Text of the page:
“Burgundy drinkers everywhere do have reason to fear a surge of speculative interest in the region and its wines.” In the International Herald Tribune, Eric Pfanner writes about Asia’s growing interest in Burgundy.
Alice Feiring comments on the natural wine “debate” that took place during the European Wine Blogger’s Conference in Turkey.
“Being a sommelier has some similarities to being a therapist: Good listening skills are a must.” In the Wall Street Journal, Julie Flynn Siler writes a great profile master sommelier Larry Stone.
Elsewhere in the Journal, Lettie Teague “finds that following a few simple guidelines” can lead to great food-and-wine matches.
“Why limit it [to Champagne and sparkling wine from here at home]? With all the choices of bubbles, it’s amazing we don’t all drink more of it — especially considering that nearly every wine region in the world is having a quality sparkling renaissance, from Austria and Slovenia to Portugal and Chile.” Jon Bonné welcomes the season for writing about sparkling wine!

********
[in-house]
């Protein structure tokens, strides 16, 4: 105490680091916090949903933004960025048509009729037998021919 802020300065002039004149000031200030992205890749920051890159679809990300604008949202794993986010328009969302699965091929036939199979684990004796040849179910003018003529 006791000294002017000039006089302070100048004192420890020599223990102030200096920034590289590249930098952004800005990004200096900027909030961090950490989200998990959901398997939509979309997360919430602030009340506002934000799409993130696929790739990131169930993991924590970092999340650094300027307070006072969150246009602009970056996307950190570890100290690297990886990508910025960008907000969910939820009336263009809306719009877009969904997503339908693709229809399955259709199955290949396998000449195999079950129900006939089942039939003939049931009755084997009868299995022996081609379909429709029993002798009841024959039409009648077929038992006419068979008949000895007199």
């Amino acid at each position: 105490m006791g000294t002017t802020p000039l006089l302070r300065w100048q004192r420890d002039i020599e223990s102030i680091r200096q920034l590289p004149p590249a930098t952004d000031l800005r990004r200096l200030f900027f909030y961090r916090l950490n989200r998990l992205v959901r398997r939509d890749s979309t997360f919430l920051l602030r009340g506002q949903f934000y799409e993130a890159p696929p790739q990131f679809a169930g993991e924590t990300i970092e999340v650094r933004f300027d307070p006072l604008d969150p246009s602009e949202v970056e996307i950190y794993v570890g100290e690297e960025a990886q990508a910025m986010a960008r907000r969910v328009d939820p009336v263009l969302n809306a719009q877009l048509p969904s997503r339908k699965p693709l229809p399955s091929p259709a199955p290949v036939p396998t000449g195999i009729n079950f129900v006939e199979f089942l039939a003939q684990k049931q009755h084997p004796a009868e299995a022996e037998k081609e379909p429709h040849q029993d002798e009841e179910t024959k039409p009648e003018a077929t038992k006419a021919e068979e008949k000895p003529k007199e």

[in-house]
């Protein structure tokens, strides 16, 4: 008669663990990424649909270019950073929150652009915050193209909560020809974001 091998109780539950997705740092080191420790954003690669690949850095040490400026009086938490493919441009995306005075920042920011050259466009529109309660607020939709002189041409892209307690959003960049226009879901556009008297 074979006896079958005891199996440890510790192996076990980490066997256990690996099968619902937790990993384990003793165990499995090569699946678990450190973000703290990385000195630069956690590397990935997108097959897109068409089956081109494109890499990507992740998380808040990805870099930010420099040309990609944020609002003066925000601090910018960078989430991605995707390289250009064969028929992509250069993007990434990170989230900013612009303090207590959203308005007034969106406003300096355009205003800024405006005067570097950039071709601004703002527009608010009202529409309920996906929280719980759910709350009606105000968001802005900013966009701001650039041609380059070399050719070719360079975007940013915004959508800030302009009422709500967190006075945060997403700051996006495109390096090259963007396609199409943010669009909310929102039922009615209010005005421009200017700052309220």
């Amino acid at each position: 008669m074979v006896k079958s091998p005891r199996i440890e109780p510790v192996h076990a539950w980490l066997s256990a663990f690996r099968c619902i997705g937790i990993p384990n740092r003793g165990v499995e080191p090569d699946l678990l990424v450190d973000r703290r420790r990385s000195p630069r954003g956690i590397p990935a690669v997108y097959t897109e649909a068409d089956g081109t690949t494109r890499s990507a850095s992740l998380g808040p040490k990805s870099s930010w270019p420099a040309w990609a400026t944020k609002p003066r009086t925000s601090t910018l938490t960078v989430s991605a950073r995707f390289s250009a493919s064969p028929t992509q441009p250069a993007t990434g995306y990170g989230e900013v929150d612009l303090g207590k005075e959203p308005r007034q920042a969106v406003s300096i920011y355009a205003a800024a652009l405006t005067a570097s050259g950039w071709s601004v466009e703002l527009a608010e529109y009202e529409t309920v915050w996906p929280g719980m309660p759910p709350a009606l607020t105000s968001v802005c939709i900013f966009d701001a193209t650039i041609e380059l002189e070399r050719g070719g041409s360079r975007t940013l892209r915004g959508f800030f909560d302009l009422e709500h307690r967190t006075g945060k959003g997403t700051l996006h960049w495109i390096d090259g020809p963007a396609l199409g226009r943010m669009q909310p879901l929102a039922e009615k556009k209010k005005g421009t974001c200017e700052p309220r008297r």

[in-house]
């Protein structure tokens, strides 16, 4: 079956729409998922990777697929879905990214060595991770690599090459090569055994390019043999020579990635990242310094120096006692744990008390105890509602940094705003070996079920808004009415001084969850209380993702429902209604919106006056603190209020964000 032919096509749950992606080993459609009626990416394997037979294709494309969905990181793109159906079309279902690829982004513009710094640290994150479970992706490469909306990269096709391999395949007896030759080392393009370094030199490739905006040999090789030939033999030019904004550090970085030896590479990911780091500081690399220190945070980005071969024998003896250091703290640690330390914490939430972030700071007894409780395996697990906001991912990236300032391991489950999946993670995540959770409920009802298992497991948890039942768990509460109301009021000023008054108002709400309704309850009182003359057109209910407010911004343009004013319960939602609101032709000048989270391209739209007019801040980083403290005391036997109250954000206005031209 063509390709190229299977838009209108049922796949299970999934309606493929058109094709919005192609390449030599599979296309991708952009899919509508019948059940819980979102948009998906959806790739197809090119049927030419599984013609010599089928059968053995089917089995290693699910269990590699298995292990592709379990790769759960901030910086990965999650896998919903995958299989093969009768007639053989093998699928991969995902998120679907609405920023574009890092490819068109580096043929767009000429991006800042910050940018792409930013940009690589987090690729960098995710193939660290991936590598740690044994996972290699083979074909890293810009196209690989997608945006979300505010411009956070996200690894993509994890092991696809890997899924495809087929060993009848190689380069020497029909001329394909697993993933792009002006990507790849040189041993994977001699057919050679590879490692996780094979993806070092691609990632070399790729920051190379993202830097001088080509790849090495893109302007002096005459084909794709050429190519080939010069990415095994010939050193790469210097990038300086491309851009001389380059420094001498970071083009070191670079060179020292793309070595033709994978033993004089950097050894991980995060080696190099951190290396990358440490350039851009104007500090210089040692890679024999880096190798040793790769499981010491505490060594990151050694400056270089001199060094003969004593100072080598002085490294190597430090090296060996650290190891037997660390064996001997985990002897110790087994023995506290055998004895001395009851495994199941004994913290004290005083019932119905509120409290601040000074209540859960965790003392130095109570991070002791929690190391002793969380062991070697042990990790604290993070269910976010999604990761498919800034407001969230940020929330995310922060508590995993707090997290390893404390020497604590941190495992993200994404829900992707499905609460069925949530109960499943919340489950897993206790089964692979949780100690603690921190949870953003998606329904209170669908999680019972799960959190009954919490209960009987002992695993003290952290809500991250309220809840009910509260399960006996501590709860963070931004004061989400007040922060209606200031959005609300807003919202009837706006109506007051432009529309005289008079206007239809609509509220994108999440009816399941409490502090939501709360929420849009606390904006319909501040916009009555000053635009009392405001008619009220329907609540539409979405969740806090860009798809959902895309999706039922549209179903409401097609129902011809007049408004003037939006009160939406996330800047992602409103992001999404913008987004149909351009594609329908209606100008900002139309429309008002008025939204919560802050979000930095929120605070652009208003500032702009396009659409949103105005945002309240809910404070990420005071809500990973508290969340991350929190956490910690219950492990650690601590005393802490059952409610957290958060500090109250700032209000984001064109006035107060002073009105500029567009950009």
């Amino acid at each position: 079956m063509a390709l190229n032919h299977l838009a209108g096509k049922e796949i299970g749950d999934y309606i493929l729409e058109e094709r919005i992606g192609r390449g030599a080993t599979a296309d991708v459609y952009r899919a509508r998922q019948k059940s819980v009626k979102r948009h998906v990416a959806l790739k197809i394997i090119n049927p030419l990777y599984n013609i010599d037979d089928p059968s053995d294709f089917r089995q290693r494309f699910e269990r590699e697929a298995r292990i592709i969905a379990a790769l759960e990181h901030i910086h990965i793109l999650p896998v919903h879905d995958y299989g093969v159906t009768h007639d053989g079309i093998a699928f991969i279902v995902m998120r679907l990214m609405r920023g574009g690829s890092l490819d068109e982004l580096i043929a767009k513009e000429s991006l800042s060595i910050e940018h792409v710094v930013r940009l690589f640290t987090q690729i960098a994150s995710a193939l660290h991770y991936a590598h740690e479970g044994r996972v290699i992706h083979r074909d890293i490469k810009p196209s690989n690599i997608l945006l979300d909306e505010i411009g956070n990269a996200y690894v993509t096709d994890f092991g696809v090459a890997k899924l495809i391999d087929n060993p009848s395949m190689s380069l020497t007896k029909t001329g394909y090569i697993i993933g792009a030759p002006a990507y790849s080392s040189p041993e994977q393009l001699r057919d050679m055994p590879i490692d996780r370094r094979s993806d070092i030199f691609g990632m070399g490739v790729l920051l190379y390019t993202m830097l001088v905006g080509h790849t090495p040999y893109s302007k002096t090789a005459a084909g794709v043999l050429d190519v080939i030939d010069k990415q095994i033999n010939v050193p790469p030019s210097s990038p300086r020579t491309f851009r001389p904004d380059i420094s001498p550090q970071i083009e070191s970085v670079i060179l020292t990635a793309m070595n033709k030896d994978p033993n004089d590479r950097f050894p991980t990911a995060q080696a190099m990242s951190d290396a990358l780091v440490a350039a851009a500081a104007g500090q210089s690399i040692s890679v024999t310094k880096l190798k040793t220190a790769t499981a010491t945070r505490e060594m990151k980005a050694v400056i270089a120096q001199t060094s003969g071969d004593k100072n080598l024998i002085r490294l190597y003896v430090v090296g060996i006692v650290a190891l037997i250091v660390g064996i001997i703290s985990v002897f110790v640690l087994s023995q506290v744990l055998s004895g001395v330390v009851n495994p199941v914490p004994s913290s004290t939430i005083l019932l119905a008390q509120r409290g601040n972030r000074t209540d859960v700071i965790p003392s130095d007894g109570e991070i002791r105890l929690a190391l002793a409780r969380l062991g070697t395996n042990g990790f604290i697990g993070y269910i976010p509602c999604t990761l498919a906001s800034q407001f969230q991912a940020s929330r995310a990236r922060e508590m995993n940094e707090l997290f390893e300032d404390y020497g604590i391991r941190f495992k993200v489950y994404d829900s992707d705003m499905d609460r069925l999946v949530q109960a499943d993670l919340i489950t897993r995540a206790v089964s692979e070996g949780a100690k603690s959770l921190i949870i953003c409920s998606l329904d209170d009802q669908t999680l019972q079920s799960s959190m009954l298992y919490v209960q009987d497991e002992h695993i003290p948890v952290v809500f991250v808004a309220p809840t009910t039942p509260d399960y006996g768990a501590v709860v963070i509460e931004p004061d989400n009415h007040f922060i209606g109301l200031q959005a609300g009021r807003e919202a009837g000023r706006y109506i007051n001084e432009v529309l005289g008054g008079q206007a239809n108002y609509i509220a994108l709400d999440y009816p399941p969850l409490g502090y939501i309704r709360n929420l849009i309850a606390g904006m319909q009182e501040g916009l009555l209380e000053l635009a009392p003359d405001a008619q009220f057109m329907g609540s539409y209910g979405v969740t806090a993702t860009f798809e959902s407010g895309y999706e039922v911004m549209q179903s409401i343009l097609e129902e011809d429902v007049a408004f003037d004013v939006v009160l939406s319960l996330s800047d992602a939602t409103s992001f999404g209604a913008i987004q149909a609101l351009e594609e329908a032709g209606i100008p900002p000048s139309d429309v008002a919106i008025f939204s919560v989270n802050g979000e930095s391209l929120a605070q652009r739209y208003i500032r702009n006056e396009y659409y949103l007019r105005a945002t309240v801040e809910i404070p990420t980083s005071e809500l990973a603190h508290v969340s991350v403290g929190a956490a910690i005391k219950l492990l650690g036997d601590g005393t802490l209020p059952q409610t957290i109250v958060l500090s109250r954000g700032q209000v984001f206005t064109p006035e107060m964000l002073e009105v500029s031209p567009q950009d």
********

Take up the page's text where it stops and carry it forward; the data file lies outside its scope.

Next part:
“A few Bay Area craft brewers are determined to make the holidays more fun. They’re creating a new style of beer that’s fermented with Champagne yeast, and straddles the line between wine and beer just enough for you to bring it to a holiday gathering and coerce non-beer types into liking it.” In the San Francisco Chronicle, Lessley Anderson writes about the efforts of some brewers who “view each glass of Champagne as a wasted opportunity.”
In Eater, Talia Baiocchi chats with Dustin Wilson of Eleven Madison Park.
This week, the Smithsonian’s National Museum of American History unveils its new exhibit, “Food: Transforming the American Table, 1950-2000.” In the Washington Post, Dave McIntyre previews the exhibit’s coverage of American wine.
David Taub, co-founder of wine-importing behemouth Palm Bay International, died on Nov. 8 at 72. In the New York Times, a great obituary.
Rich Frank, the owner of Frank Family Vineyards, has purchased “the little-known but well-positioned Wood Ranch Vineyard in Rutherford. The sale includes the 87-acre property, several houses on the land, and 70 acres planted to vines.”